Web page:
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China's fresh air pleases

Like many Americans, James Uhlir has watched the Olympic Games. Unlike others, the Fargo man's interests go beyond the sports.

He lived in Tianjin, a port city about 60 miles southeast of Beijing, from March 2007 through July.

So he's pleased to see that Chinese officials have cleared the air - literally.

Uhlir left China just as authorities were beginning the first phases of a pollution crackdown by limiting driving and closing factories for the duration of the games.

Despite Tianjin's name, which translates into "heavenly port," the sky was "pretty gross," Uhlir said.

"I don't remember seeing a blue sky until June," he said, referring to his first four months in China's third-largest metro area.

Hearing Uhlir talk about what he saw - or didn't see through the smog - sounds more like a horror movie than a tourist endorsement.

"More days than I wish, you could watch the sun set the whole way down. Being able to stare at the sun, I've never been able to do that."

He left his windows open one nice night, only to wake up coughing to the smog that rolled in to his room.

"I could've swept and dusted every day," he said.

Even the rains didn't help; in fact, they made it worse. If he got caught walking in the rain, his clothes would smell.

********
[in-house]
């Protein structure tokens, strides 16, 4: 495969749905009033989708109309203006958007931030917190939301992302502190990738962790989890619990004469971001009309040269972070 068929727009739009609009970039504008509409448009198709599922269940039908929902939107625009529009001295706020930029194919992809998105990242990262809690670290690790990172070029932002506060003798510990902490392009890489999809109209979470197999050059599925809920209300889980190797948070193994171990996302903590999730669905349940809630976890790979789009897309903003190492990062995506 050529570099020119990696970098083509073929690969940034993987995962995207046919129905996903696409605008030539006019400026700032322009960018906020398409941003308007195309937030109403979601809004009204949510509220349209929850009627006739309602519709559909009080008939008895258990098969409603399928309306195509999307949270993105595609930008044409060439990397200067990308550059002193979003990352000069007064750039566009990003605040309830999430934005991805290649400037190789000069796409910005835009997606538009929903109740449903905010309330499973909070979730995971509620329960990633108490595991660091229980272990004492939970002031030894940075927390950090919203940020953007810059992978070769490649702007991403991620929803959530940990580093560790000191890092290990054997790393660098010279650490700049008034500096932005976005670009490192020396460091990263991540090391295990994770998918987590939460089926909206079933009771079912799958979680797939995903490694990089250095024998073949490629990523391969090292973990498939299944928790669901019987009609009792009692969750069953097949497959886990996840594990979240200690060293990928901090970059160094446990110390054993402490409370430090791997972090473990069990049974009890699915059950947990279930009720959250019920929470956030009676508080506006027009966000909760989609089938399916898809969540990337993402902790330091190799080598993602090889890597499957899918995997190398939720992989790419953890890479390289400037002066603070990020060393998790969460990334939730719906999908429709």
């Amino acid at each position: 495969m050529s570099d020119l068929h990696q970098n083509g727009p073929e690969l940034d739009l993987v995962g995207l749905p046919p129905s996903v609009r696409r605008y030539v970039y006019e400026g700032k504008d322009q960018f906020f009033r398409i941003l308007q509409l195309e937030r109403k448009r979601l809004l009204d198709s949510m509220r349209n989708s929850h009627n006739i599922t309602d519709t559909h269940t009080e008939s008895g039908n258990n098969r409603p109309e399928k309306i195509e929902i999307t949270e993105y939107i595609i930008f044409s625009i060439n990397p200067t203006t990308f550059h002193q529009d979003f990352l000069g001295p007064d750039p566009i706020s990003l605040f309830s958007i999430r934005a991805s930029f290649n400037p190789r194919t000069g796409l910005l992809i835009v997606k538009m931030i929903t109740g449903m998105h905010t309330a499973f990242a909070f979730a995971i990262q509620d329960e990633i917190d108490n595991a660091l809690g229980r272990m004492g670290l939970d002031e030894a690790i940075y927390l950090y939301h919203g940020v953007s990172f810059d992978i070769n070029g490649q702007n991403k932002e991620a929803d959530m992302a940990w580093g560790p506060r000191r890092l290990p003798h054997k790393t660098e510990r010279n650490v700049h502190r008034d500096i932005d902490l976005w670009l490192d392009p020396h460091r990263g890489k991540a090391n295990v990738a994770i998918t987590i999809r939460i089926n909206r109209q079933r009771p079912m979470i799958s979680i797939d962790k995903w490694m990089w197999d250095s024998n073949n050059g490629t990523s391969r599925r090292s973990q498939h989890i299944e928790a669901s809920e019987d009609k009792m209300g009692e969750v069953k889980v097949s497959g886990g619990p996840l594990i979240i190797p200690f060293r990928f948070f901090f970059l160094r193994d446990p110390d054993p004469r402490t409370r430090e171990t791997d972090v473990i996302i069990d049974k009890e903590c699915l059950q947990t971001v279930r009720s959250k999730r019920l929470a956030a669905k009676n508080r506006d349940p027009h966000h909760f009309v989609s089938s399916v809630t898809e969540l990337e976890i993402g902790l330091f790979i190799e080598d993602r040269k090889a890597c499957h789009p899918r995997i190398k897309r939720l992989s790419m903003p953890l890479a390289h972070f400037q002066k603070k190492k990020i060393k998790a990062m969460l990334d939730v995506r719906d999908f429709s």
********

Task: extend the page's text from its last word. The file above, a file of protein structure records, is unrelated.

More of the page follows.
"There were days I couldn't see the apartment across the street."

Even nicer days spent outside held dirty reminders of the pollution problems. Riding his bike while chewing gum once, he had to spit out the piece after tasting grainy dust particles he'd inhaled.

It made him appreciate the Midwest air more, though he had trouble getting used to it.

"I looked up at the sky one day and thought, 'That doesn't look right. That color blue is only on graphic designers' computers.' "

Ina Danova has also seen the pollution problems. The Fargo resident spent two work weeks in Beijing in summer 2007.

"It was really dirty. You couldn't see the sun," said the native of Sofia, Bulgaria. "Sofia is a big city, and when you get to the mountains surrounding the city, you could see the smog hovering over the city. But it wasn't as bad as Beijing. I've never been in a city where you couldn't see the sun."

Leading up to the Olympics, at least one runner dropped out of the games citing health concerns related to the smog. But Uhlir and Danova, both runners, question the effect the smoggy conditions would have during such a limited exposure.

Air quality improved before and during the games, and the news service Reuters reported Tuesday that Beijing has breathed the cleanest air in a decade. The story quoted a Chinese environmental official saying the country would take steps to make the improvements permanent.

Uhlir and Danova want to return to the area, but he's a bit cautious of news he hears from both Chinese and American media.

"You should probably take everything with a grain of salt," Uhlir said.

A grain of salt, yes. But not particles of dust in your gum.

Readers can reach Forum columnist John Lamb at (701) 241-5533 or

The Forum of Fargo-Moorhead